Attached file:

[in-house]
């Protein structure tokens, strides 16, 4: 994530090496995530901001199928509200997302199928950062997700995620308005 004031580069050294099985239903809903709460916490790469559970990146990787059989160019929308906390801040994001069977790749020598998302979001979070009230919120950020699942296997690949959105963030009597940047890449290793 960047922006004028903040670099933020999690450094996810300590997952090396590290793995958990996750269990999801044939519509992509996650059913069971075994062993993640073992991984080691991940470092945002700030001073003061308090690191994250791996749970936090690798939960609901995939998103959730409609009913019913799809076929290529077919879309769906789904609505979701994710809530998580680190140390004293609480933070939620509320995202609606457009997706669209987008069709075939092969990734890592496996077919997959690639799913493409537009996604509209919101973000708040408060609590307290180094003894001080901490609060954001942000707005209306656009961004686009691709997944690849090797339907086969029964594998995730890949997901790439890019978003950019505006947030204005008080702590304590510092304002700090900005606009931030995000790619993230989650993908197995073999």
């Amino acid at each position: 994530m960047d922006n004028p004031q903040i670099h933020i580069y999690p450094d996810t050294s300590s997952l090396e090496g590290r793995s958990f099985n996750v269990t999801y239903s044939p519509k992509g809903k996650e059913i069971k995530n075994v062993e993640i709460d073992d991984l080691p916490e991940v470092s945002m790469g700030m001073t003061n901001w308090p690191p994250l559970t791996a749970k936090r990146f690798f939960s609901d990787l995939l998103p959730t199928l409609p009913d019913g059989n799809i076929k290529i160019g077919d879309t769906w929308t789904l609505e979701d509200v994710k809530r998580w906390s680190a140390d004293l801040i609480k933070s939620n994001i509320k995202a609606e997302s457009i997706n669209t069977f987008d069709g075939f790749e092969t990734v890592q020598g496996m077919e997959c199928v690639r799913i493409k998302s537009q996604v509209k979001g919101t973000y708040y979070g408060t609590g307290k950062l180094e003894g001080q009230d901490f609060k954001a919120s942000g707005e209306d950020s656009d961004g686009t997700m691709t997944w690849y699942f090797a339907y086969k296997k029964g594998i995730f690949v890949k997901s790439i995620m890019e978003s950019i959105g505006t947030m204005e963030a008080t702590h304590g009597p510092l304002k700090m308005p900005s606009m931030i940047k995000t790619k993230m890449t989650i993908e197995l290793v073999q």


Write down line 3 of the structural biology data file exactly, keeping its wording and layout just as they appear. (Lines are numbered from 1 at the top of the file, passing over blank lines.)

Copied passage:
């Amino acid at each position: 994530m960047d922006n004028p004031q903040i670099h933020i580069y999690p450094d996810t050294s300590s997952l090396e090496g590290r793995s958990f099985n996750v269990t999801y239903s044939p519509k992509g809903k996650e059913i069971k995530n075994v062993e993640i709460d073992d991984l080691p916490e991940v470092s945002m790469g700030m001073t003061n901001w308090p690191p994250l559970t791996a749970k936090r990146f690798f939960s609901d990787l995939l998103p959730t199928l409609p009913d019913g059989n799809i076929k290529i160019g077919d879309t769906w929308t789904l609505e979701d509200v994710k809530r998580w906390s680190a140390d004293l801040i609480k933070s939620n994001i509320k995202a609606e997302s457009i997706n669209t069977f987008d069709g075939f790749e092969t990734v890592q020598g496996m077919e997959c199928v690639r799913i493409k998302s537009q996604v509209k979001g919101t973000y708040y979070g408060t609590g307290k950062l180094e003894g001080q009230d901490f609060k954001a919120s942000g707005e209306d950020s656009d961004g686009t997700m691709t997944w690849y699942f090797a339907y086969k296997k029964g594998i995730f690949v890949k997901s790439i995620m890019e978003s950019i959105g505006t947030m204005e963030a008080t702590h304590g009597p510092l304002k700090m308005p900005s606009m931030i940047k995000t790619k993230m890449t989650i993908e197995l290793v073999q």